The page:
The earliest account of scientific discovery that has come down to us is the story of Archimedes, who solved a problem in applied science (a non-destructive assay of a gold crown) while in his bath. Whether or not the legend is true, bathers will know that the solitude and relaxation of lying in a hot bath—or a cold one during a sticky Sicilian summer—is conducive to reflection, and reflection to insight. It is certain that many a scientist has experienced a flash of insight in his or her bath.
One does not lie or sit, one does not relax, in a shower. Showers also provide constant physical stimulus, giving distraction from mental activity. In showers, one thinks less, reflects less, and then one returns to the hurly-burly of life sooner.
We might even hypothesize that the lack of intellectual progress during the Dark and Middle Ages was linked to the decline in bathing. We may extend our balneognostic theory to account for the failure of mid-2Oth century America (a shower culture) to produce topflight scientists in proportion to its population and wealth. In consequence, America has imported numerous scientists from the bath cultures of Europe and Japan.
The story of Archimedes and his principle is one of the myths and legends of our technological culture. Anthropologists hold that legends encapsulate the life of a culture and conceal statements of the fundamental postulates of that culture, but in disguise, so that interpretation is needed. Students of literature, of a structuralist persuasion, will agree, while Freudians will go a step further, believing that myths incorporate universal truths. But interpretation opens the door to misinterpretation, and also to carrying a sound inference too far, as above.
Let us consider more myths and legends of science to discover what truths they conceal and what use they serve.
A century later, we learn that Watt was inspired to invent the steam engine by observing the lid of a boiling kettle. Since Watt did not invent this engine, but merely greatly improved it, this is also a myth. A few years later Rumford laid a foundation of thermodynamics by observing that heat was generated in industrial drilling operations. A bath features here also, although it was a cannon barrel, not Rumford, in it.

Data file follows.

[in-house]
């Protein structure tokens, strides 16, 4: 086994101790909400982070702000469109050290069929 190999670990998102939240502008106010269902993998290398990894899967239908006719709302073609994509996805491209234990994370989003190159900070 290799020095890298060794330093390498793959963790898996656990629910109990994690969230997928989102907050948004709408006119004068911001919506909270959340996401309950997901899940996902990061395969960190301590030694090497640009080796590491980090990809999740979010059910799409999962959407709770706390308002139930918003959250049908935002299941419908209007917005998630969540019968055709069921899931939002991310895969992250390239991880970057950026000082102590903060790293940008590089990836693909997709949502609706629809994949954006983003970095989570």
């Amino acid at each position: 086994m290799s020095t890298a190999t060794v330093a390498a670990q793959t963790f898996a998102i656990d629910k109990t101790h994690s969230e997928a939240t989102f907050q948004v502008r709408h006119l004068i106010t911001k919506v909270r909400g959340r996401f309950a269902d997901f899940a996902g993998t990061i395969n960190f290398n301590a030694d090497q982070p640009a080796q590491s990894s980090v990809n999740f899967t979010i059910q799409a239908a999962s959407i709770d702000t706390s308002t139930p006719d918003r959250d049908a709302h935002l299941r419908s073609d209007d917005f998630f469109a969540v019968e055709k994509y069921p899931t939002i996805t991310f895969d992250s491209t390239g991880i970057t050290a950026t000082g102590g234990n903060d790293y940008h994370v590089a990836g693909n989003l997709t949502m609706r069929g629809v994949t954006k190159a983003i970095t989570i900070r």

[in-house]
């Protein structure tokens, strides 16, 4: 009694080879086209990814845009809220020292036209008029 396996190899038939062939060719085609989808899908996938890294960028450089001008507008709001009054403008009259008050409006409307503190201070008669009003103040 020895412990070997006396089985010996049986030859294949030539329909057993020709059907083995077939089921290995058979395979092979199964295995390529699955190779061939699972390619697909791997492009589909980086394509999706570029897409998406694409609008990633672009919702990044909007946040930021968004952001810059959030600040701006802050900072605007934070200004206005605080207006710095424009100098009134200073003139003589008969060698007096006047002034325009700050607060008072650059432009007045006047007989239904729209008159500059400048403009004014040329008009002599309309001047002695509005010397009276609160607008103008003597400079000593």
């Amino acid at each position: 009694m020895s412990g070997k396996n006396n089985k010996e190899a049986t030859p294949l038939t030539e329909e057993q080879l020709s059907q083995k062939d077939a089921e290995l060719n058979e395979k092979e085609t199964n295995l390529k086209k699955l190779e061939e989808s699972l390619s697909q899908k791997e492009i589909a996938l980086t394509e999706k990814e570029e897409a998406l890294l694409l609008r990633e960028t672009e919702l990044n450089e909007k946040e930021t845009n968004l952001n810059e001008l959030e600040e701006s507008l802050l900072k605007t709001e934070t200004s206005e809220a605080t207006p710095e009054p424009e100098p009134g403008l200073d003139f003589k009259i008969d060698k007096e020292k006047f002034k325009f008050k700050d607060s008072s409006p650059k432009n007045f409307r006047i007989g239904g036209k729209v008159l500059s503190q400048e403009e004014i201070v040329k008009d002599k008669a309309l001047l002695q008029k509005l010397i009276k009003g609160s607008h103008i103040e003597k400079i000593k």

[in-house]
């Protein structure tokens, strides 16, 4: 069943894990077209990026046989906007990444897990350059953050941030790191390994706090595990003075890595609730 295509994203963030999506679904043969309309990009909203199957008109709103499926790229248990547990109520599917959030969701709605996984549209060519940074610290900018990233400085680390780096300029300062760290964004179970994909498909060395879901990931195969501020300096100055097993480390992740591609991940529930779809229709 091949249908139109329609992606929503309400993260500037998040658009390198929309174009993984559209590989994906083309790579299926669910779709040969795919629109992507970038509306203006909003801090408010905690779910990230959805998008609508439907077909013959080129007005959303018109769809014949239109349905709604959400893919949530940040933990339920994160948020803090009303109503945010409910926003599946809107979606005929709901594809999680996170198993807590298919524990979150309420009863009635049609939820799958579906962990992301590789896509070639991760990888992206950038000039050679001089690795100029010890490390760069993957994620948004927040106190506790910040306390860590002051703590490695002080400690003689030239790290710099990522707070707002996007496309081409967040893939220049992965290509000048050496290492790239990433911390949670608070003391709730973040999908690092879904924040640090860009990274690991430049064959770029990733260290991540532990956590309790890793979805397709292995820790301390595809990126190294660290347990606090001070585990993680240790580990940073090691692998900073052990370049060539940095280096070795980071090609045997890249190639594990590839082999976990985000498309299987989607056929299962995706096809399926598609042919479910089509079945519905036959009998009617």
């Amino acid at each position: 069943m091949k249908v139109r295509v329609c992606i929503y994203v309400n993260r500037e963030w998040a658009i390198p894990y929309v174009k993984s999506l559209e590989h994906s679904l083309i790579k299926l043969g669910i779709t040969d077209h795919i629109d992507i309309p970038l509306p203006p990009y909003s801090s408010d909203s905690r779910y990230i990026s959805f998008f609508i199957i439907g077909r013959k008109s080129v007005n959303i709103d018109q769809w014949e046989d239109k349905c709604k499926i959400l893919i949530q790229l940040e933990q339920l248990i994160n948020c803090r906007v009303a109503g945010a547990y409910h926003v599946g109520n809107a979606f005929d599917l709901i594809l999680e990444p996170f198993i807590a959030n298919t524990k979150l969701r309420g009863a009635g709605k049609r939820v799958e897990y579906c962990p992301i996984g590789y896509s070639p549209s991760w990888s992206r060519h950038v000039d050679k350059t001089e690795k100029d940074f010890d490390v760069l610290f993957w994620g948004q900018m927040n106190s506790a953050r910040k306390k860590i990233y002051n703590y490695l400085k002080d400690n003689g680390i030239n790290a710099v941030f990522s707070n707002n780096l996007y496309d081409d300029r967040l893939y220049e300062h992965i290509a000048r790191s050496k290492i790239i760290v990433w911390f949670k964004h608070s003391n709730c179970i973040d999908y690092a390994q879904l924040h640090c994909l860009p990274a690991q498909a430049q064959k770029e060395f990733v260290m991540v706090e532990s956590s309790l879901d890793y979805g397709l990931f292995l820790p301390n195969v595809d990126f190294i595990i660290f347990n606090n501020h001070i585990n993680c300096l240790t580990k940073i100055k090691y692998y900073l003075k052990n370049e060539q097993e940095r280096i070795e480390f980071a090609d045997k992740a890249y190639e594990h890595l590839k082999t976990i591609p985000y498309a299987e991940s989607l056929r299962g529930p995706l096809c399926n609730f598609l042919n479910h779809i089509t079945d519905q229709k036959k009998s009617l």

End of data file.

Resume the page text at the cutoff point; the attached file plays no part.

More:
We are now, even by the standards of modern education, within historical times. But the legends continue. Kekulé snoozed in an armchair before the fire, and dreamt of the worm Ourobouros, who eats his tail. Later he saw a circle of monkeys while riding atop a London bus (not, unfortunately, that well-known vehicle of ratiocination the Clapham omnibus). Luckily, Kekulé was a pre-Freudian, so he interpreted his dreams as images of the structure of benzene.
Within living memory, Fleming discovered penicillin by observing the result of the contamination of an agar plate by mould. Others might have thrown the plate away; Fleming did not and is remembered. This is merely the best known of many discoveries arising from accidental contamination.
What do these tales have in common? None of them is set in a library or office, the habitats of contemporary scientists. Only one takes place in a laboratory, one in a factory workshop. All, save one, depict the scientist in everyday human circumstances—bathing, sitting in an orchard or an armchair, or on a bus.
There is a distinct serendipity, of lateral vision, to these tales. Thousands had seen the phenomena observed, only the scientist remarked them. Some of these scientists found what they sought, but in unexpected form, all saw what they found. Those of us who engagein research will know that inspiration comes from unlikely stimuli at odd hours; these legends have the ring of truth.
To scientists, then, these stories teach that he who cannot see that which he finds shall never find that which he seeks. They preach the importance of reflection in quiet, which is needed to allow ideas to emerge from the subconscious. They tell us to abandon picking up and reading the scraps left by the paperchase of science, to stand and stare, to sit beneath a bough alone, with perhaps a jug of wine to release inhibitions, but with no book.
To the world at large these tales show the scientist as a normal human, engaged in everyday life. He may, perhaps, be a little more observant than his fellows, but we all have our failings. The scientist is not represented as that monster, the man who is always right. He is not a monomaniac working all hours in his office on abstruse theories, he is not rashly releasing plague or poison from ill-planned experiments in his laboratory. He is a man with whom one might discuss apple-growing, or how long to boil the kettle when making tea. These legends integrate science with the wider community.
For science as for other cultures, myths and legends hold essential truths and teachings. The objective truth of these stories is immaterial; their teaching is not.
The Myth Debunkers
Let us preserve our irrational mythology against the attacks of dull men who wish always to be right. Men who doubtless shower several times a day, but believe it unhygienic to take a bath. Men whose reading never leaves them time to sit and stare at the fire, to have visions or insight.
Above all, let us present ourselves to our fellows as their colleagues, though it means we must often admit that we do not know, that we can be mistaken in what we think we do know, that we are not totally logical. In short, let us admit to humanity.